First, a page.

I decided to write this column after spending a day at the Post’s Tai Po office where our printing plants are housed. When I worked for the Shanghai newspaper, I never got a chance to visit the printing presses that produced newspapers every day.

At the Post’s printing plants in Tai Po, the printing machines start work every day in the late afternoon and keep going until around 4 a.m. Because of heavy noises from these huge  machines, workers and visitors are required to wear ear protectors. It feels like flying in a helicopter – without earphones, you can't hear what others are saying.

One of my colleagues at the Post's print section has witnessed the industry's evolution and development -- from film-to-print to today's all digital production.

I am more convinced than ever after visiting the printing presses that newspapers are all about professional team work.

The process starts with the words that the journalists type on their computers and ends with the work of our colleagues on printing presses that pound out the morning editions when most people are still asleep. To make a newspaper happen is a sophisticated process.

To some extent, it’s involved and sophisticated as much craftsmanship as making a luxury handbag.

It's sad that fewer people appreciate the work that goes into the breakfast reading because our times are changing -- and fast. People know McDonald’s is about fast food -- not cordon bleu food -- but they still go for it.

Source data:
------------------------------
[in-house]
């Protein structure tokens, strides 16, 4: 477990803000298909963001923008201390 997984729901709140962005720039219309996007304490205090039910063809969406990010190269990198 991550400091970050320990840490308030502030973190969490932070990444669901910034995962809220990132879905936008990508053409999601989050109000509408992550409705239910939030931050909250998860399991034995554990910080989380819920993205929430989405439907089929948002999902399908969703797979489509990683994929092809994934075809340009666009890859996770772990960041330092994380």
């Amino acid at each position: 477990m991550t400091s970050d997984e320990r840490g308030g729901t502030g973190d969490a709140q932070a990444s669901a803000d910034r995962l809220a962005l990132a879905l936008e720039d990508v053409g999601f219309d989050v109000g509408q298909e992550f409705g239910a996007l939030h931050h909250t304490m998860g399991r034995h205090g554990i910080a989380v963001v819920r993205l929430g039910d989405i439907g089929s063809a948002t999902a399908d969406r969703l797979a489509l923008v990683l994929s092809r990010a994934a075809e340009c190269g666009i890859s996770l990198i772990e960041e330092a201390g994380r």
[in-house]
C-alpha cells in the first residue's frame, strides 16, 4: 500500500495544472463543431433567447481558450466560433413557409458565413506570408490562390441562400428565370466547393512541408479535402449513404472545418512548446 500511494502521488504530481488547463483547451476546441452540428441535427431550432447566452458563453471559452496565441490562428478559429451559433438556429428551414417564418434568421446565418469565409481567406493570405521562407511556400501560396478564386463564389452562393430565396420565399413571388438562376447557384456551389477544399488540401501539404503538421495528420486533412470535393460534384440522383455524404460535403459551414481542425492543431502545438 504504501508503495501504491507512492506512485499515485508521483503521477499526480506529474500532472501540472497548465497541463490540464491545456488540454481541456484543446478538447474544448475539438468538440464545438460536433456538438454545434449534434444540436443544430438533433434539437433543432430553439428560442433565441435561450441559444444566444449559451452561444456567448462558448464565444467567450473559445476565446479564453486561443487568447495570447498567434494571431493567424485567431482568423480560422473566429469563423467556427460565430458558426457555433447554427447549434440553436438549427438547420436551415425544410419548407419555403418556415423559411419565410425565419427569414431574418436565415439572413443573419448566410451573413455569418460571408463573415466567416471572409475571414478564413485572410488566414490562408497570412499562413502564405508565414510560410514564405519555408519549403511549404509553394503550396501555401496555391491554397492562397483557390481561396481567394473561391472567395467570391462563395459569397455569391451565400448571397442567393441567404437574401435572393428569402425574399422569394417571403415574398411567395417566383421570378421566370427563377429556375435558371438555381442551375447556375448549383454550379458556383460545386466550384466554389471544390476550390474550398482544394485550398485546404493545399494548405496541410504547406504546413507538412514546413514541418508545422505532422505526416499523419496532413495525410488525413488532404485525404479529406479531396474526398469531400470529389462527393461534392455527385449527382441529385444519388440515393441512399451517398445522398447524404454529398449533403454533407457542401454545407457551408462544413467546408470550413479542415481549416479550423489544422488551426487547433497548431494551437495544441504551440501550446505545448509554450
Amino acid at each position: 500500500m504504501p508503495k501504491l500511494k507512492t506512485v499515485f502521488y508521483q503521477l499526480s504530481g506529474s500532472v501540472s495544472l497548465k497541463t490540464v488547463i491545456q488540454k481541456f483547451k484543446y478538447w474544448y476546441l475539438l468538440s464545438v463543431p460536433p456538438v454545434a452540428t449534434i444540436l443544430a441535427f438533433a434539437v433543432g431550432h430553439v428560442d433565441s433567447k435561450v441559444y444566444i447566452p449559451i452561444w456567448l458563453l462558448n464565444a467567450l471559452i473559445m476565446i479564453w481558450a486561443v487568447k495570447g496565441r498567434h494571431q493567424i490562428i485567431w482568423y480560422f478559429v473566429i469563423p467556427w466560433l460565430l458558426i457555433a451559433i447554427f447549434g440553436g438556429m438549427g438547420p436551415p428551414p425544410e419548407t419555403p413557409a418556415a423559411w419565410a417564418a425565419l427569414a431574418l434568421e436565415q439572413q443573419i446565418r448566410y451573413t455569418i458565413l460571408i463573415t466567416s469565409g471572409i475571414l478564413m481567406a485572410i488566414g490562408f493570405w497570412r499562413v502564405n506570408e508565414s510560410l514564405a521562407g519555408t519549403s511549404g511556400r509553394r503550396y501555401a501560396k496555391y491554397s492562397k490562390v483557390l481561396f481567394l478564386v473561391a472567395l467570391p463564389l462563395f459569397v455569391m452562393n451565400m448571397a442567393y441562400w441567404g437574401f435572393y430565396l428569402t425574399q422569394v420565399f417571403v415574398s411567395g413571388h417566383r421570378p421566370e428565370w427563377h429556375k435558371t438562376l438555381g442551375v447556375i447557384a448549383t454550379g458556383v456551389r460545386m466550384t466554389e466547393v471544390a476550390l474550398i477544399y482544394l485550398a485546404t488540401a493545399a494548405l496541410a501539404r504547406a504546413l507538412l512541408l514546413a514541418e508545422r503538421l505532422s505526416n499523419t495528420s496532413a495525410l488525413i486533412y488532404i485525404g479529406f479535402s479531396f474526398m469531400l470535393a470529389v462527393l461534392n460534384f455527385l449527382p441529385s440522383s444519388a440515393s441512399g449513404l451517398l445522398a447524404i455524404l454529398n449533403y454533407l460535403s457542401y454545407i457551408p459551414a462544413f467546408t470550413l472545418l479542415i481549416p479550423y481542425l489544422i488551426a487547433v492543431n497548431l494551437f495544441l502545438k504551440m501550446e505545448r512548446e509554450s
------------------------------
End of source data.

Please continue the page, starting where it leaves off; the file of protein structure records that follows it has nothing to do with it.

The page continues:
Today, you'll definitely hear more and more people talk about digital media platforms such as websites or applications dedicated to mobile devices.

I'm certainly not against the trend (it would be strange for a blogger or tweeter like me to oppose the march of progress) but at the end of the day, we should ask ourselves: what is the media industry all about? What do I think is the answer? It’s all about what you want to tell and share. In other words, content is still king.

Arthur Ochs Sulzberger, former publisher of the New York Times who died earlier this week, once said: "You’re not buying news when you buy The New York Times. You’re buying judgment." I think that makes a lot of sense. I also think that's why newspapers won't die any time soon -- as long as we still have people who are serious about what journalism really means.

The trend to transform the media industry is inevitable but I am not worried about losing my job as a journalist.

Newspapers may eventually (well, not in my lifetime, I think) become news "sites" or "iNews" products – just use your imagination to think of what they may evolve into. But as long as you are a good content provider, it’s more about identifying the best platform on which to share -- and then your readers will remember your bylines.

 

George Chen is the financial services editor at the South China Morning Post. The opinions expressed in the column Mr. Shangkong are all his own. Follow him on twitter.com/george_chen or weibo.com/georgeschen